What is the office going to look like?

Future of the Office

With companies working on future planning, the question on the minds of many is, ‘What is the office going to look like?’ and “What are others doing?” We’ve been hearing so many people speculate that the office is dead, or that no one will want to work in a big metropolitan city. I decided to sit down with a highly regarded workplace strategist, David Stella, to get the low-down on what we should expect for The office of the future. These are excerpts from that interview

My first question to David was ‘What is the office of the future going to look like?’ David feels certain that the office is not dead because humans are neurologically and biologically wired for human connection. People will always have a need to work together in an office space, however, it may serve a different purpose. Similarly, cities are growing and vibrant, and while some may have left the city for the suburbs, many have stayed and will be here for decades to come. Finally, David stressed that work from home will not be full-time forever.

Introducing: The hybrid model

People may continue to work hybrid for some time. Studies have shown that with this model, productivity has either stayed the same or gone up. Even with the onset of Zoom fatigue, and the desire to see co-workers again, people will appreciate the hybrid model for the reduction in commute and flexibility that it provides. David anticipates that certain groups of people will come back into the office more than others. New hires, younger folks, and those that need more mentoring will likely return to the office more readily. As well, those that need specialized equipment or do collaborative work will return more often.

Flexible work and the human connections 

Companies are starting to devise the guidelines surrounding flexible work. Some human connection in the office is ideal, as this is the foundation for trust-based teams, or teams that truly trust each other. This connection also leads to increased productivity and creativity.


With this move toward a hybrid model, David sees many companies shifting away from headquarters and moving to hubs. A hub isn’t just a scaled-down headquarters; it is designed for choice-based working. Employees can work where and when they want, to produce their best work. Work has become a result, rather than just an event, or a 9 to 5.

A Dynamic work environment 

Space is becoming more mobile. Technology has enabled us to work anywhere. Pre-covid, office space was left empty 40-60% of the time due to more employees working on the go. Now, post-covid, we’re going into the office for human connection and to create trust-based teams. Our office model has shifted to a dynamic work environment. This is a collection of alternate seating and planning strategies. We are starting to use neurodiversity, identifying how each individual employee works best, and tailoring their work experience to how it best fits them.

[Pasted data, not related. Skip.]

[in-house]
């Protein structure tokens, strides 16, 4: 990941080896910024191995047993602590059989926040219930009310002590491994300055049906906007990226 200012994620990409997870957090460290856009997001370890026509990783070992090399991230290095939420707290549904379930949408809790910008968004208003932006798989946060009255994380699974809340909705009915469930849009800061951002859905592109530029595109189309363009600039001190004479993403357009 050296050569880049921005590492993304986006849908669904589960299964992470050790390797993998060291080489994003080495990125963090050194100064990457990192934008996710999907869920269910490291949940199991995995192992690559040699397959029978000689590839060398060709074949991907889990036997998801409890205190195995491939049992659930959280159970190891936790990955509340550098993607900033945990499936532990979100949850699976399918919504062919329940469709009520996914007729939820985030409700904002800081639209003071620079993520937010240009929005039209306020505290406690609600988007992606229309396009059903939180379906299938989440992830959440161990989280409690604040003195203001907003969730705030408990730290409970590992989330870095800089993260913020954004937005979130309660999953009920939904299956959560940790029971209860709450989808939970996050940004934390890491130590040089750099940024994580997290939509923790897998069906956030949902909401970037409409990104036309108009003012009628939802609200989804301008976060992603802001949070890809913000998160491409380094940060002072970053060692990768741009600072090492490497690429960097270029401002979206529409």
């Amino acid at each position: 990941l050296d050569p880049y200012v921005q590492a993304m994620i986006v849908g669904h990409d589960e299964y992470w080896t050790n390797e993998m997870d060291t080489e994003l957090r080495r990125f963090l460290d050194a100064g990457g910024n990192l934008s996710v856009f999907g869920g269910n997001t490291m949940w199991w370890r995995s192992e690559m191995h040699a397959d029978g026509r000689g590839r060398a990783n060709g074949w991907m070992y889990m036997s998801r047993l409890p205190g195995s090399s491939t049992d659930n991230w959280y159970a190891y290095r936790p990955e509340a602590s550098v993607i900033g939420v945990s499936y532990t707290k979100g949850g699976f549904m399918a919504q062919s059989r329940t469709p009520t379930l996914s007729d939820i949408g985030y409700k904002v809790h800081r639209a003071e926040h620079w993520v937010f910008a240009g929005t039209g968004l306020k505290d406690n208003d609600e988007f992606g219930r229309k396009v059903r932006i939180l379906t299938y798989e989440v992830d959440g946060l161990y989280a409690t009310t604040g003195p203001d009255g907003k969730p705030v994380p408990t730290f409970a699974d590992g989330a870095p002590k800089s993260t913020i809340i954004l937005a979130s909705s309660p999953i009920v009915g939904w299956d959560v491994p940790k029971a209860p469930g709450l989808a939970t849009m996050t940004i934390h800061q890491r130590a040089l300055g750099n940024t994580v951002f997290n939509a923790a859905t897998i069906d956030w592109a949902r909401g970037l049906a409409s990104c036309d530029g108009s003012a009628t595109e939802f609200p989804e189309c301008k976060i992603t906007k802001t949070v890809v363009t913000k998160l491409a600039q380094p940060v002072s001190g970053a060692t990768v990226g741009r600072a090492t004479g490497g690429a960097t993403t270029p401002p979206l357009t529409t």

Here to stay! 

Flexible work is here to stay. People like it! This new pattern allows people to find, and do, their best work. Static, fixed ways of looking at work is shifting. When a company’s square footage goes down, their operating costs and rent costs go down as well. They can now afford to spend more on flexible work environments and technology to support their team.

Testing the new flexible model

The way this new flexible model is being tested is through mobility profiles and activity profiles. Mobility profiles identify how often people come into the office, while activity profiles look at what work is being done while employees are in the office.

Sit wherever you want

The alternative seating strategy, allowing for unassigned seating, is one type of model being used, however, the planning model is more prevalent and is called a neighborhood-based choice environment. It assigns a zone by department, but within a neighborhood, seats are unassigned. These are the models that are used to combat static office space. Architectural overlays of modularity and architectural ability are important so that the environment can move with changes in the business.

Furniture-based solutions

Furniture-based solutions are huge right now! Technology also needs to be flexible, mobile, and laptop-based. Recent studies have shown that when a space is designed more dynamic, more employees want to return to the office. Investing in high-quality space will encourage more team members to return.

In conclusion… 

A workplace strategist is a great investment if you are reconfiguring your office space to welcome employees back into the office. I highly recommend reaching out to David Stella if you need any help or alternatively I can connect you.

If you’re looking for advice on office space in Manhattan, I’m here to help

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